Lock Up came out in 1989, but for much of its running time it feels like it could have been made at least 15 years earlier. Shot mainly on location at a real state prison (with real prison inmates serving as extras) in Rahway, New Jersey, it isn’t exactly gritty, but it’s convincing enough. Director John Flynn knew what kind of movie he was trying to make–a straightforward vehicle for star Sylvester Stallone, who was restlessly seeking new roles that would help sustain the first post- Rambo and Rocky stage of his career. And despite his relative anonymity in Hollywood, Flynn was a good pick for the project, having a body of work that included taut cult classics like the 1970s pulp adaptation The Outfit (featuring Robert Duvall as Donald E. Westlake’s favoured screen version of his iconic Parker character) and the revenge drama Rolling Thunder (with William Devane and Tommy Lee Jones as Vietnam vets tracking down a gang of small-time thugs), as well as 1987’s critically acclaimed Best Seller, starring James Woods and Brian Dennehy. Flynn earned a journalism degree from UCLA, and his deceptively simple directorial style evinces what strike me as sound reportorial instincts: he finds the kernel of every scene and assembles the fewest and least fussy shots required to get the point across.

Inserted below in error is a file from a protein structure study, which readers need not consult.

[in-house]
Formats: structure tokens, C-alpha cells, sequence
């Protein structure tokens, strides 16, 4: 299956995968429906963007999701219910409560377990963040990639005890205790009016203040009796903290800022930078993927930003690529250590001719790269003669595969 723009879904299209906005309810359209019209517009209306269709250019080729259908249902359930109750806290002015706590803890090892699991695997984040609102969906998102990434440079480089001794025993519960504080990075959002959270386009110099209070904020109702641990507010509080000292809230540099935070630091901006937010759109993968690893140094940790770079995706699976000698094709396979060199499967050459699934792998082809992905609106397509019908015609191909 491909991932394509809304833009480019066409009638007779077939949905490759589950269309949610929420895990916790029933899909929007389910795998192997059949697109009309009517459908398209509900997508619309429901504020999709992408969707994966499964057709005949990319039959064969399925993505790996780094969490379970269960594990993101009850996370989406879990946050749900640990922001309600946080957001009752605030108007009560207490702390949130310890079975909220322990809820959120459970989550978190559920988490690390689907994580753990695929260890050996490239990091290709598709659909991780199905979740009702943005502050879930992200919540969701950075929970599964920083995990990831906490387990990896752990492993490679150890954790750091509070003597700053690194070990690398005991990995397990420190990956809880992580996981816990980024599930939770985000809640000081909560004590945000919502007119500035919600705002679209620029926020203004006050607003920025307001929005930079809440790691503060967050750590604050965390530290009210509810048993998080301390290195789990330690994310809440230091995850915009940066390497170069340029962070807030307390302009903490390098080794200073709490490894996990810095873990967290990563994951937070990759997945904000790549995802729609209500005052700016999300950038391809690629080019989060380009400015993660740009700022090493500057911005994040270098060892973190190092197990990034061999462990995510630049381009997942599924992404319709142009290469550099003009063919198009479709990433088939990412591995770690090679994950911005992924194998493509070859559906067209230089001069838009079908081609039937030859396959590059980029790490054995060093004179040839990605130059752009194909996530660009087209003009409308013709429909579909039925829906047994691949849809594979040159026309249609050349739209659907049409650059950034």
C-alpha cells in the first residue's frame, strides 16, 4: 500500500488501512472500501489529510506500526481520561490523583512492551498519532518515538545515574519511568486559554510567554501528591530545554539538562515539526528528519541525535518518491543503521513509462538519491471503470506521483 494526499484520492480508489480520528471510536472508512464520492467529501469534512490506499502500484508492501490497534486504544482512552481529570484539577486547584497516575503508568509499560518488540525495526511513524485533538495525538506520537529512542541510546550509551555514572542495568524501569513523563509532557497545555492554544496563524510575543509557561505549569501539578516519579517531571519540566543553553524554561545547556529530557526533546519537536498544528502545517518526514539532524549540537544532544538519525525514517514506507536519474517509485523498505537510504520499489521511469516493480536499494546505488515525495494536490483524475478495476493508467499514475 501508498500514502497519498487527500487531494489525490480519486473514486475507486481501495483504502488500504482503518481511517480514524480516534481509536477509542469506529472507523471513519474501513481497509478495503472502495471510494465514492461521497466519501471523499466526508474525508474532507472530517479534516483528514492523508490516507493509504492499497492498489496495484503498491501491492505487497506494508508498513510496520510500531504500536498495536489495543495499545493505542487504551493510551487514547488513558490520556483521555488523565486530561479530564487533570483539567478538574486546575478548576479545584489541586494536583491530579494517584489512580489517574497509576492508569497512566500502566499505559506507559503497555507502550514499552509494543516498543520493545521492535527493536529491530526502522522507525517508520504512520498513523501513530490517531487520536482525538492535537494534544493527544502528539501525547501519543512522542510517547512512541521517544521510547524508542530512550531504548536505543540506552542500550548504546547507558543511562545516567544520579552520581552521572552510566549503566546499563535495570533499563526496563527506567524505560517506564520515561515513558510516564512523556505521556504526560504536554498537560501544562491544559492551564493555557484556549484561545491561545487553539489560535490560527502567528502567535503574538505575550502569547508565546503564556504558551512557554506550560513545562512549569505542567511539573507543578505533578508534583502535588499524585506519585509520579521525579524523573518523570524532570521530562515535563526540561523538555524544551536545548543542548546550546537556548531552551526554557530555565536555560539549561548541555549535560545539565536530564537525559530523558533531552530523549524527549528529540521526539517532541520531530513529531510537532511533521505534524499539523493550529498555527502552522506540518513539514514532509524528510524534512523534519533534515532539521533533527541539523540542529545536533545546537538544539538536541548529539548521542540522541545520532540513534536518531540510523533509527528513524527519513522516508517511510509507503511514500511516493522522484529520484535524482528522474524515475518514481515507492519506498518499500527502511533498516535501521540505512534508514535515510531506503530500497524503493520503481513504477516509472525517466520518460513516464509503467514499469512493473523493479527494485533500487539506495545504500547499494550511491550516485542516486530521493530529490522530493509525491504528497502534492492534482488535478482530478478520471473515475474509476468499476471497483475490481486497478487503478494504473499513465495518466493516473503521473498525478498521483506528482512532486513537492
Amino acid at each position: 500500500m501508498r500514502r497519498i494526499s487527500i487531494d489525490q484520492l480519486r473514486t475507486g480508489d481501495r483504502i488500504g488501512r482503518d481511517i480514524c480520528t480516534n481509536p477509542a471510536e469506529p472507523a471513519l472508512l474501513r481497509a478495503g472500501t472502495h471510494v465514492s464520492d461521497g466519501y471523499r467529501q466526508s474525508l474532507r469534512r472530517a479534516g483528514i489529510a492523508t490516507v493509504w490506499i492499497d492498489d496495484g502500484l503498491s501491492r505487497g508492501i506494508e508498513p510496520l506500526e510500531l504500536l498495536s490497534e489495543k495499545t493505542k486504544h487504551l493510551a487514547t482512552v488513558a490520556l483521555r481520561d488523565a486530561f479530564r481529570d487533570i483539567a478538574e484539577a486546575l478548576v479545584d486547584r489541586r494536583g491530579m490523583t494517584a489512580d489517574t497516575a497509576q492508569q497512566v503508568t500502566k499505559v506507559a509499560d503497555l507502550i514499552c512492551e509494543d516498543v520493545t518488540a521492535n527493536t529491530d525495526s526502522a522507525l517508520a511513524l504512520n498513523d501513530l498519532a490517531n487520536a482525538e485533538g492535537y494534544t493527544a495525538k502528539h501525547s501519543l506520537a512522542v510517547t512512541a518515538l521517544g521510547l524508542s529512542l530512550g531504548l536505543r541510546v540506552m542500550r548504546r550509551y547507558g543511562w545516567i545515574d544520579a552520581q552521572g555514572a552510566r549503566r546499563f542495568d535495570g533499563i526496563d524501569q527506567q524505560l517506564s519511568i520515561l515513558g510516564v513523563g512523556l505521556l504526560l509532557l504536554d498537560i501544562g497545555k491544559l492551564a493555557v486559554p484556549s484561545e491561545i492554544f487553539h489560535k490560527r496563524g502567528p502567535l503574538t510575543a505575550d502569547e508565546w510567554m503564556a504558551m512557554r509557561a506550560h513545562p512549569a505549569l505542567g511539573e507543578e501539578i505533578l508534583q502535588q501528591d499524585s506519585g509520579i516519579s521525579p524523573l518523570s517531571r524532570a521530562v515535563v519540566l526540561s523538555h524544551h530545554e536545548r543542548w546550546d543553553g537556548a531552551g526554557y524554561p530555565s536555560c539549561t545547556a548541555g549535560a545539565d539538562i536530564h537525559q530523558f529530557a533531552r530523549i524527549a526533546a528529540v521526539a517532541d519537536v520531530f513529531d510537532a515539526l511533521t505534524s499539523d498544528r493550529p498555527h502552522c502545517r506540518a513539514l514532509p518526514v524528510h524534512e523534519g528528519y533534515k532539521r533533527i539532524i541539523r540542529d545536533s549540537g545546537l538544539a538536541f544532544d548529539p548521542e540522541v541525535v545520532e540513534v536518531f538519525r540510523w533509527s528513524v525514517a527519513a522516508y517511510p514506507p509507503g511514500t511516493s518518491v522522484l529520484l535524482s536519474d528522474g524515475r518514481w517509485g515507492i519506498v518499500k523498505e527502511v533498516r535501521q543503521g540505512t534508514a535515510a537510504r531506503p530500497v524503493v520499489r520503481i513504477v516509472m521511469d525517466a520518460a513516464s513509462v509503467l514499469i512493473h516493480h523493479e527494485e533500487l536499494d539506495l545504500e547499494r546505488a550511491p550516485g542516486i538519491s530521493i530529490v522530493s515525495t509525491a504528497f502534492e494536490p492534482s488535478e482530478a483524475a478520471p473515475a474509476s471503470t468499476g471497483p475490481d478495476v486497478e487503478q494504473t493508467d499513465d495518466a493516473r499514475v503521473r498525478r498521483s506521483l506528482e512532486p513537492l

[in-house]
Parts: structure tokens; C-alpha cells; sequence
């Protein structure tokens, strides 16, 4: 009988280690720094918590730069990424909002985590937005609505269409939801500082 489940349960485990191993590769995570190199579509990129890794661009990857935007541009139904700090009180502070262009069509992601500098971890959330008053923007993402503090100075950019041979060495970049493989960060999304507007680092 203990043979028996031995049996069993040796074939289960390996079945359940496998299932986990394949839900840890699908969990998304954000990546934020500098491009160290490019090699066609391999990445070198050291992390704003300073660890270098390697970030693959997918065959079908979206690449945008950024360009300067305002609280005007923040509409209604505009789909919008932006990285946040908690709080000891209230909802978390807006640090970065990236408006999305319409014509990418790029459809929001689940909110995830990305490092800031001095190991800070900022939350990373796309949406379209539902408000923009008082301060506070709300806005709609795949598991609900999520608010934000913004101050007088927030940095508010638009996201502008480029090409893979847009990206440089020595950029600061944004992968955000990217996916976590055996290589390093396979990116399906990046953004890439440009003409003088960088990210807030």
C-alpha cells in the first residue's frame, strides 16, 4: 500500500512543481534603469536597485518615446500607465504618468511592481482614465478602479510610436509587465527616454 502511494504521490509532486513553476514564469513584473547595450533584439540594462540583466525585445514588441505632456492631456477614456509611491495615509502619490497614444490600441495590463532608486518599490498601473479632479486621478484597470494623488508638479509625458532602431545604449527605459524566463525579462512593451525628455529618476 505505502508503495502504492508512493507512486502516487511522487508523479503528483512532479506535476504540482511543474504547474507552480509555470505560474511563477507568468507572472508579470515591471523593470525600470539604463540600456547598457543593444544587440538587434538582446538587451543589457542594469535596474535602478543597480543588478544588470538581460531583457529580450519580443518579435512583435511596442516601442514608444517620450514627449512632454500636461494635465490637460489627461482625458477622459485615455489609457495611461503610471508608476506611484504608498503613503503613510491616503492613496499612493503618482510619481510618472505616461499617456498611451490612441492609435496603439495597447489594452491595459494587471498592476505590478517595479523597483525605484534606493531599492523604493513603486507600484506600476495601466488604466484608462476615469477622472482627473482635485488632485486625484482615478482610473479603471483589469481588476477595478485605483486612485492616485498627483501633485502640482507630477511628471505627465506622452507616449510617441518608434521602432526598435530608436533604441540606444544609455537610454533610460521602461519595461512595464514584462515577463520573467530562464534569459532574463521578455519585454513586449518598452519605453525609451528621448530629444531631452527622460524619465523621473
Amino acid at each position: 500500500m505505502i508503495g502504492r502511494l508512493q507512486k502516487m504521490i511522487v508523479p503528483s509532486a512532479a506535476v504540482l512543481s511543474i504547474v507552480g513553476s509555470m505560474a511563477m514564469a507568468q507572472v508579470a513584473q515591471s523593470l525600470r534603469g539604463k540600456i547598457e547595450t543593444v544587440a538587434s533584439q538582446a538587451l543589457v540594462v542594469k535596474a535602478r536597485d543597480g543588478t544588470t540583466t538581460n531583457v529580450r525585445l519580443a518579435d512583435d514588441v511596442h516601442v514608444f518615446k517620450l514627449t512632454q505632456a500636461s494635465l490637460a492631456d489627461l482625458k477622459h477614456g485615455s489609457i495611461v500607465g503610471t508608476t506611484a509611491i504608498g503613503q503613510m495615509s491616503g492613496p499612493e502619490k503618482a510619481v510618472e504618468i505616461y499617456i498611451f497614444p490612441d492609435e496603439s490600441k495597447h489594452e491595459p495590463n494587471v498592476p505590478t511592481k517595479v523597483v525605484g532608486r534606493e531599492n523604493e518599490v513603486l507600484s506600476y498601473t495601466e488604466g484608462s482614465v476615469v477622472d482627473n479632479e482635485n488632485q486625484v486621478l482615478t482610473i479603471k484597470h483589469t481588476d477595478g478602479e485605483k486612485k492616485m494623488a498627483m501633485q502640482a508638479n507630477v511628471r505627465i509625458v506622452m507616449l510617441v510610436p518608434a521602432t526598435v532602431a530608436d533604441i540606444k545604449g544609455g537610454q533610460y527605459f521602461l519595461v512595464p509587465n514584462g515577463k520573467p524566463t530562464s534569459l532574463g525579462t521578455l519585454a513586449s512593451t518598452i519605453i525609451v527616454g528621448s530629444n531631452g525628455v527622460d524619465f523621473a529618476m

As Lock Up begins, protagonist Frank Leone (Stallone) is enjoying a furlough with girlfriend Melissa (Darlanne Fluegel) before returning to serve out the final few months of his term in a minimum-security prison. In a first-act twist, he’s abruptly rounded up and transferred to Gateway, a maximum-security slammer, where he’s subjected to physical and psychological abuse. Whatever serious message may have been in mind about the dehumanizing and counter-productive nature of the American carceral system dissipates hopelessly with the introduction of Gateway’s villainous Warden Drumgoole (Donald Sutherland), who promises Frank, “This is Hell, and I’m going to give you the guided tour.” A quick exposition dump conveys the backstory: Frank is a veritable Boy Scout who earned his first rap defending his mentor, an old mechanic named Galleti, from a gang of street punks connected to the mob. While he was in jail, it was Drumgoole himself who denied him one measly hour of leave to visit the old man on his deathbed; Frank embarrassed the warden badly by escaping from custody. Frank earned an additional stint in the clink for his escape. Now, Drumgoole intends to engineer a scenario that will keep him behind bars for decades or ensure his death in prison.